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Seek the Welfare of the City
Christians as Benefactors and Citizens
PAPERBACK; Published: 11/15/1994
ISBN: 978-0-8028-4091-2
Price: $ 27.50
254 Pages
Trim Size, in inches: 6 x 9
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This is a print on demand book and is therefore non- returnable.

The first Christians were members of households, possibly associations, and certainly cities in the first-century Graeco-Roman world before they embraced the preaching of the gospel. This new six-volume series, which gathers contributors who are specialists in the intersection of the New Testament with the Graeco- Roman world, seeks for the first time to describe systematically the challenges, difficulties, and necessary adjustments involved in being a Christian to Graeco-Roman society in the various spheres of life.

In this first volume, Seek the Welfare of the City, Bruce W. Winter maps out the role of obligations of Christians as benefactors and citizens in their society. Winter's scholarly insight is enhanced through the selective use of important ancient literary and nonliterary sources. Contrary to the popular perception that early Christians withdrew from society and sought to maintain a low profile, this outstanding study explores the complexities of the positive commitments made by Christians in Gentile regions of the Roman Empire.
Catholic Biblical Quarterly
"A very interesting study of the public life of early Christians."
"A major sociological-theological study of early Christian activism."
Journal of Biblical Literature
"Winter has provided a notable service to historians of earliest Christianity by collecting a wide variety of Greco-Roman evidence relating to civic activity. . . The straightforward manner in which Winter makes his case should stimulate fruitful debate on this important topic."
Journal of the Evangelical Theological Society
"This important book breaks new ground and repeatedly drives the reader back to the NT text."
Journal of Theological Studies
"A stimulating study, raising interesting issues."
Librarian's World (Evangelical Church Library Association)
"This notable work represents a great deal of research into the manner Christians behaved in their civil relationships and public life. . . An excellent work, well deserving a place in the church library."
Reformed Theological Review
"The sheet wealth of information and its synthesis places this firmly as a valuable work of (fascinating) social history and minimises the risk of imposing an arbitrary sociological model on the early church."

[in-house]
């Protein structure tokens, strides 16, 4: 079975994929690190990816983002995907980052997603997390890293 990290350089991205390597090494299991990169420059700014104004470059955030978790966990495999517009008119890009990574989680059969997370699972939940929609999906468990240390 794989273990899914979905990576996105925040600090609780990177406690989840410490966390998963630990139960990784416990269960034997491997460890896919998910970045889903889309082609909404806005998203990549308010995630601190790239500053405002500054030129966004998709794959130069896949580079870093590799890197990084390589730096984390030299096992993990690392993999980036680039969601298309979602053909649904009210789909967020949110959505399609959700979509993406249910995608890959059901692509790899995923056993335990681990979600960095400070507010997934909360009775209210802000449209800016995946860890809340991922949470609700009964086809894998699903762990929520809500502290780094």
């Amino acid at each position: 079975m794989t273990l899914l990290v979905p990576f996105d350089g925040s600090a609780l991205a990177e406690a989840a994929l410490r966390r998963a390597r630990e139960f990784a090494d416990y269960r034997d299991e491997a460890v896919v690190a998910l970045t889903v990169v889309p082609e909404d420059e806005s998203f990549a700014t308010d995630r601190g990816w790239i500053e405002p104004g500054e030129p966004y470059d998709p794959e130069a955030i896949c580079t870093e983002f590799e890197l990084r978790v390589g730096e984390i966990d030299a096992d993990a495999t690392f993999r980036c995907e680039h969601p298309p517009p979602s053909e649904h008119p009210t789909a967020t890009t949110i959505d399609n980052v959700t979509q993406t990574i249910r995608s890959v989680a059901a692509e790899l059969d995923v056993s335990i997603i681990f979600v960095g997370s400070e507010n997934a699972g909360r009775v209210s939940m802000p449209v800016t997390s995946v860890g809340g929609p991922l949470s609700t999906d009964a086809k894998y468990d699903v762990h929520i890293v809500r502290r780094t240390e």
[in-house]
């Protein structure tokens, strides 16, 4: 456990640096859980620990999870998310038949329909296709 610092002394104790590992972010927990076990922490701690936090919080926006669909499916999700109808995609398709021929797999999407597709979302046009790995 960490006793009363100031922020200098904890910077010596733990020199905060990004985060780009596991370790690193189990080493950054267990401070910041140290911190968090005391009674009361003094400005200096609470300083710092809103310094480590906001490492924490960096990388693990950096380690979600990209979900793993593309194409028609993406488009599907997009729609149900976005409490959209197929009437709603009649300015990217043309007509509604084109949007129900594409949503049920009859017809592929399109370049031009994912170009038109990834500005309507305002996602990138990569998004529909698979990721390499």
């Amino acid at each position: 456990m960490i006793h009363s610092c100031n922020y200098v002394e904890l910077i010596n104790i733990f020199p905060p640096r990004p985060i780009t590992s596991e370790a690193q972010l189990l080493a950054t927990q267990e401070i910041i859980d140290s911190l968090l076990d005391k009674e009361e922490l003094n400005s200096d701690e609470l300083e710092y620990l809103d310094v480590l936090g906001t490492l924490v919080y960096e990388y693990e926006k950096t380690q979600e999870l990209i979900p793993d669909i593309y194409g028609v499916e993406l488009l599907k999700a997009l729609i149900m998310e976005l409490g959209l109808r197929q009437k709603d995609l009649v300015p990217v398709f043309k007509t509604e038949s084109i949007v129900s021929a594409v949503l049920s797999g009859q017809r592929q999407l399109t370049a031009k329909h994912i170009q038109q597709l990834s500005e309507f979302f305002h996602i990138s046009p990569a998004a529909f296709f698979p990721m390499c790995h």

Stimulus (New Zealand)
"A thorough, professional, stimulating compendium of the social history of the 'apostolic' period of the church."
The Bible Today
"This excellent work studies pertinent texts from Paul's writings and 1 Peter in the light of Greco-Roman traditions about good citizenship."
The Journal of Religion
"Careful and well-documented discussion of public life in the first century. . . This is a useful book, since the author has absorbed a good deal of literature on euergetism in the Greco-Roman world and has used it to illuminate the Christian conception of altruism in the civic sphere."
"Winter's knowledge of the classical world and his expertise in handling Graeco-Roman literature, papyri and inscriptions are highly impressive. . . A significant contribution to the ongoing discussion of the place of first-century Christians in their social environment. . . A helpful corrective to the view that early Christian communities maintained a low profile and withdrew from wider social involvement. There is a great deal to be learnt from this book. I warmly recommend it not merely to those interested in the social world of the NT, but to anyone concerned with NT social ethics in general."
Alanna Nobbs
—Macquarie University
"This book gives us a new and important synthesis of evidence from Graeco-Roman literary texts, papyri, and inscriptions together with the New Testament to illustrate the role played by the early Christians in their cities. Themes of patronage and benefaction are explored in relation to the city life of the Greek East in the Roman Empire. . . . Ancient historians should be urged to consider the evidence the New Testament provides in this area."
David L. Balch
Brite Divinity School
"This interpretation of early Christians' ethical and political lives in Graeco-Roman society challenges the slightly earlier one by Wayne Meeks, who sees Christians' attitude toward the city as an ambivalent middle way. Winter argues that early Christians were urged positively and unambiguously to do good, to contribute to the welfare of the city, with their eyes focused in a heavenly and an earthly direction at the same time. Winter's interpretations of crucial texts in Galatians, 1 Corinthians, and Romans are especially valuable."